prison

The Greek that is translated in English as “prison” is translated in Dehu as moapokamo or “house for tying up people” (source: Maurice Leenhardt in The Bible Translator 1951, p. 97ff. ) and in Nyongar as maya-maya dedinyang or “house shut” (source: Warda-Kwabba Luke-Ang).

with orders to bring his head

The Greek that is translated “…with orders to bring his head” or similar in English is translated in Waiwai as noro pitho taki ehtati: “She says to go bring his head now.” Robert Hawkins (in The Bible Translator 1962, pp. 164ff. ) explains: “The particle ti indicates indirect quotation; with commands or requests it has the effect of laying all the responsibility for the command or request ontp another person. We feel that Herod, if he had been speaking Waiwai, would have thus laid the responsibility for this request on the daughter of Herodias as he regretted the action very much.”

See also John, whom I beheaded and has been raised.

complete verse (Mark 6:27)

Following are a number of back-translations of Mark 6:27:

  • Uma: “He at once ordered a soldier to go get the head of Yohanes the Baptizer. The soldier went to the prison and chopped off his heard.” (Source: Uma Back Translation)
  • Yakan: “Immediately he commanded one of the soldiers of his guard to go and get the head of Yahiya. So-then the soldier went to behead Yahiya in the prison.” (Source: Yakan Back Translation)
  • Western Bukidnon Manobo: “Then he sent a soldier to the prison to cut off the head of John the Baptist. And the soldier went there and he cut off the head of John the Baptist.” (Source: Western Bukidnon Manobo Back Translation)
  • Kankanaey: “Therefore he sent a soldier immediately to go get Juan’s head. The soldier went to the prison and cut-off his head.” (Source: Kankanaey Back Translation)
  • Tagbanwa: “He ordered the guard at once to bring to him the head of Juan. The one he ordered obeyed. Juan was beheaded there in prison.” (Source: Tagbanwa Back Translation)

king

Some languages do not have a concept of kingship and therefore no immediate equivalent for the Greek, Hebrew, and Aramaic that is translated as “king” in English. Here are some (back-) translations:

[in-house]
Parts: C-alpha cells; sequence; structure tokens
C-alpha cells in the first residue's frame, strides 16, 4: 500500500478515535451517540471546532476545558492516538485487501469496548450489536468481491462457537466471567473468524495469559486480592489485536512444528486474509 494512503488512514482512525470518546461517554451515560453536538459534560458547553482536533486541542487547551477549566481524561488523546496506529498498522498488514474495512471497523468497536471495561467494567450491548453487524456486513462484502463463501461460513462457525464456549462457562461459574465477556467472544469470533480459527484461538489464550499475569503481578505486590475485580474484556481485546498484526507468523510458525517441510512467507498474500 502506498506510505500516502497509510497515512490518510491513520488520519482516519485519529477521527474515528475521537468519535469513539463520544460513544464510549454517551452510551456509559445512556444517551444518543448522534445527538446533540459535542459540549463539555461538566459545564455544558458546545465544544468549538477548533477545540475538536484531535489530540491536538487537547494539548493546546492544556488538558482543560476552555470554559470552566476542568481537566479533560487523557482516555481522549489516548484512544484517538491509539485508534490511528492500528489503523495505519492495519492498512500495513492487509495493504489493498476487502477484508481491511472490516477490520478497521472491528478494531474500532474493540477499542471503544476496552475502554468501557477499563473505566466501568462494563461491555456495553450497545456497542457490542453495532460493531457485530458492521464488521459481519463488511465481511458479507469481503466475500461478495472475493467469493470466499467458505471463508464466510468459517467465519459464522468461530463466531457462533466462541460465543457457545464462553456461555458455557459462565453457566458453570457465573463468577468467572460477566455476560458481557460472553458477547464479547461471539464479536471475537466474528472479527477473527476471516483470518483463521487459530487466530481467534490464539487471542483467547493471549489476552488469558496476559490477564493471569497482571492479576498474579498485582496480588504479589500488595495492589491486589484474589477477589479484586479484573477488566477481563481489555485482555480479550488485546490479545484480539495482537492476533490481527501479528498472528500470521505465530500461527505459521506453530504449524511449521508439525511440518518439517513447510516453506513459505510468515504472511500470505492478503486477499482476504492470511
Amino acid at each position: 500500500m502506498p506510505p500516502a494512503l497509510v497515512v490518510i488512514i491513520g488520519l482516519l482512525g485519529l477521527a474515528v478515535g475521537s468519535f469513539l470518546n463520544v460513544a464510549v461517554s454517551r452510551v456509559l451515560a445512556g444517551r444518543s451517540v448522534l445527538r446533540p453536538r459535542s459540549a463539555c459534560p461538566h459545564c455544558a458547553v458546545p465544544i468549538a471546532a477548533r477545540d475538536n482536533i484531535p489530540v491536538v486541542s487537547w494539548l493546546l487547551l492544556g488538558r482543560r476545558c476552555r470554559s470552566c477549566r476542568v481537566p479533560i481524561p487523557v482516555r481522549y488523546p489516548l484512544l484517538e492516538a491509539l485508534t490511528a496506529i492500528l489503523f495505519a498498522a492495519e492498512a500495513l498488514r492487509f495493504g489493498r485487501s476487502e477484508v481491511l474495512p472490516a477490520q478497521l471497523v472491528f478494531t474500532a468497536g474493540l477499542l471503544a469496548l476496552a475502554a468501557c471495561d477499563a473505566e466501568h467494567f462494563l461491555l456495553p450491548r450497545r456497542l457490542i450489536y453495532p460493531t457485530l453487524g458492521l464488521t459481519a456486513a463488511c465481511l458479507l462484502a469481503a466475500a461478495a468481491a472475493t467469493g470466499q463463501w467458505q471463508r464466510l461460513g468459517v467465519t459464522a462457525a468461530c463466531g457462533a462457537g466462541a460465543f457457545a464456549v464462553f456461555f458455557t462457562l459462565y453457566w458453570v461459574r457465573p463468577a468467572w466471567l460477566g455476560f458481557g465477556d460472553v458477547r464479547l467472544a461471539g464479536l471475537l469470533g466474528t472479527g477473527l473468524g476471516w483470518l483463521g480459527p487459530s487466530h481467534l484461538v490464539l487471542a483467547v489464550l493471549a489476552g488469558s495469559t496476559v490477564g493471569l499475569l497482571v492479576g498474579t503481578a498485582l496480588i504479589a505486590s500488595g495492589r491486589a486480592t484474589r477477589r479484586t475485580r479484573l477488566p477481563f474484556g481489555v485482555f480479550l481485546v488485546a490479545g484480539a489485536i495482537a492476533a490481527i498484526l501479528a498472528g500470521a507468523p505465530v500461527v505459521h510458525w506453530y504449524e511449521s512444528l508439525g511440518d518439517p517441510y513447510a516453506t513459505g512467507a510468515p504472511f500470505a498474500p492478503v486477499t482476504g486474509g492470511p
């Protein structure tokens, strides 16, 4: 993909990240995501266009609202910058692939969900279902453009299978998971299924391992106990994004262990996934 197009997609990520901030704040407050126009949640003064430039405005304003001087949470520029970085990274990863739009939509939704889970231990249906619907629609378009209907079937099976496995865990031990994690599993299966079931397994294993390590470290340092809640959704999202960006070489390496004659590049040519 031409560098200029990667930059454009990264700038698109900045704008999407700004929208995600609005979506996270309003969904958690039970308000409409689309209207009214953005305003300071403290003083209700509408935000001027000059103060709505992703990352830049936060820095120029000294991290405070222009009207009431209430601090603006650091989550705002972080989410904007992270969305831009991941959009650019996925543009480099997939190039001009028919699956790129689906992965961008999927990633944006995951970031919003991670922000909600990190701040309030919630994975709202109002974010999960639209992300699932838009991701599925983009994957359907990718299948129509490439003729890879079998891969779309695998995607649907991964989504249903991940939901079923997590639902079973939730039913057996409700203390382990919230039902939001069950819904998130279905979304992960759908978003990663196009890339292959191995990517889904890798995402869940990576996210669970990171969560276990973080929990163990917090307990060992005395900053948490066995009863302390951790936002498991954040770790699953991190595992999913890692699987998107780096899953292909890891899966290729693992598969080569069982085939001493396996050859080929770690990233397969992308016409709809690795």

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  • Piro: “a great one”
  • Highland Totonac: “the big boss”
  • Huichol: “the one who commanded” (source for this and above: Bratcher / Nida)
  • Ekari: “the one who holds the country” (source: Reiling / Swellengrebel)
  • Una: weik sienyi: “big headman” (source: Kroneman 2004, p. 407)
  • Pass Valley Yali: “Big Man” (source: Daud Soesilo)
  • Ninia Yali: “big brother with the uplifted name” (source: Daud Soesilio in Noss 2007, p. 175)
  • Ghomála’: Fo (“The word Fo refers to the paramount ruler in the kingdoms of West Cameroon. He holds administrative, political, and religious power over his own people, who are divided into two categories: princes (descendants of royalty) and servants (everyone else).” (Source: Michel Kenmogne in Theologizing in Context: An Example from the Study of a Ghomala’ Christian Hymn))

Faye Edgerton retells how the term in Navajo was determined:

“[This term was] easily expressed in the language of Biblical culture, which had kings and noblemen with their brilliant trappings and their position of honor and praise. But leadership among the Navajos is not accompanied by any such titles or distinctions of dress. Those most respected, especially in earlier days, were their headmen, who were the leaders in raids, and the shaman, who was able to serve the people by appealing for them to the gods, or by exorcising evil spirits. Neither of these made any outward show. Neither held his position by political intrigue or heredity. If the headman failed consistently in raids, he was superceded by a better warrior. If the shaman failed many times in his healing ceremonies, it was considered that he was making mistakes in the chants, or had lost favor with the gods, and another was sought. The term Navajos use for headman is derived from a verb meaning ‘to move the head from side to side as in making an oration.’ The headman must be a good orator, able to move the people to go to war, or to follow him in any important decision. This word is naat’áanii which now means ‘one who rules or bosses.’ It is employed now for a foreman or boss of any kind of labor, as well as for the chairman of the tribal council. So in order to show that the king is not just a common boss but the highest ruler, the word ‘aláahgo, which expresses the superlative degree, was put before naat’áanii, and so ‘aláahgo naat’áanii ‘anyone-more-than-being around-he-moves-his-head-the-one-who’ means ‘the highest ruler.’ Naat’áanii was used for governor as the context usually shows that the person was a ruler of a country or associated with kings.”

(Source: Faye Edgerton in The Bible Translator 1962, p. 25ff.)